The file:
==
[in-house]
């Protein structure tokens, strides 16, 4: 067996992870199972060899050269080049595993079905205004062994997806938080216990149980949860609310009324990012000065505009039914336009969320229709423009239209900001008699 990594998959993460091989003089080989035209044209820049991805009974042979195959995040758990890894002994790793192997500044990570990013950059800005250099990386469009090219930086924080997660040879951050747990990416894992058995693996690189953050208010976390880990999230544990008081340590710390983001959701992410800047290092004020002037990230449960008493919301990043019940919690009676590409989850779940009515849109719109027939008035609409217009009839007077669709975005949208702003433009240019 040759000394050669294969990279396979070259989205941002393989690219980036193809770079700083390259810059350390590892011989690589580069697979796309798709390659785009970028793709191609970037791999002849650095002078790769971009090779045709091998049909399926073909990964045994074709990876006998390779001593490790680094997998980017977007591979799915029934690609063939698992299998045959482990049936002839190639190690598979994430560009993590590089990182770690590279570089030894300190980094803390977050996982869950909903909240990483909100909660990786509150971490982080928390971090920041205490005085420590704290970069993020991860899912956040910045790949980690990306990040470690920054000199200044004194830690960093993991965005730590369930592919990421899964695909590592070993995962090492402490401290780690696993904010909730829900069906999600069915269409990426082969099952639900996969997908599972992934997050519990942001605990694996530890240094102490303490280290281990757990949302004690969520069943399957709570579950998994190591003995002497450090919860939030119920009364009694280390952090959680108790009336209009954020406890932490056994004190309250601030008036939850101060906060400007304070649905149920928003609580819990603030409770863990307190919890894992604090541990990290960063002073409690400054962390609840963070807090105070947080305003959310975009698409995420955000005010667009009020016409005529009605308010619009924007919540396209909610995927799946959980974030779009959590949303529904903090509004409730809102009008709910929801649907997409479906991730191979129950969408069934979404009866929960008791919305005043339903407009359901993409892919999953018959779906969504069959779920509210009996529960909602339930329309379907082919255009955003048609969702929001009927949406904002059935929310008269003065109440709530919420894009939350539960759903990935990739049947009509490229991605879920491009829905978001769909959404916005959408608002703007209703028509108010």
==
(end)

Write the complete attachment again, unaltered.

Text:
[in-house]
């Protein structure tokens, strides 16, 4: 067996992870199972060899050269080049595993079905205004062994997806938080216990149980949860609310009324990012000065505009039914336009969320229709423009239209900001008699 990594998959993460091989003089080989035209044209820049991805009974042979195959995040758990890894002994790793192997500044990570990013950059800005250099990386469009090219930086924080997660040879951050747990990416894992058995693996690189953050208010976390880990999230544990008081340590710390983001959701992410800047290092004020002037990230449960008493919301990043019940919690009676590409989850779940009515849109719109027939008035609409217009009839007077669709975005949208702003433009240019 040759000394050669294969990279396979070259989205941002393989690219980036193809770079700083390259810059350390590892011989690589580069697979796309798709390659785009970028793709191609970037791999002849650095002078790769971009090779045709091998049909399926073909990964045994074709990876006998390779001593490790680094997998980017977007591979799915029934690609063939698992299998045959482990049936002839190639190690598979994430560009993590590089990182770690590279570089030894300190980094803390977050996982869950909903909240990483909100909660990786509150971490982080928390971090920041205490005085420590704290970069993020991860899912956040910045790949980690990306990040470690920054000199200044004194830690960093993991965005730590369930592919990421899964695909590592070993995962090492402490401290780690696993904010909730829900069906999600069915269409990426082969099952639900996969997908599972992934997050519990942001605990694996530890240094102490303490280290281990757990949302004690969520069943399957709570579950998994190591003995002497450090919860939030119920009364009694280390952090959680108790009336209009954020406890932490056994004190309250601030008036939850101060906060400007304070649905149920928003609580819990603030409770863990307190919890894992604090541990990290960063002073409690400054962390609840963070807090105070947080305003959310975009698409995420955000005010667009009020016409005529009605308010619009924007919540396209909610995927799946959980974030779009959590949303529904903090509004409730809102009008709910929801649907997409479906991730191979129950969408069934979404009866929960008791919305005043339903407009359901993409892919999953018959779906969504069959779920509210009996529960909602339930329309379907082919255009955003048609969702929001009927949406904002059935929310008269003065109440709530919420894009939350539960759903990935990739049947009509490229991605879920491009829905978001769909959404916005959408608002703007209703028509108010």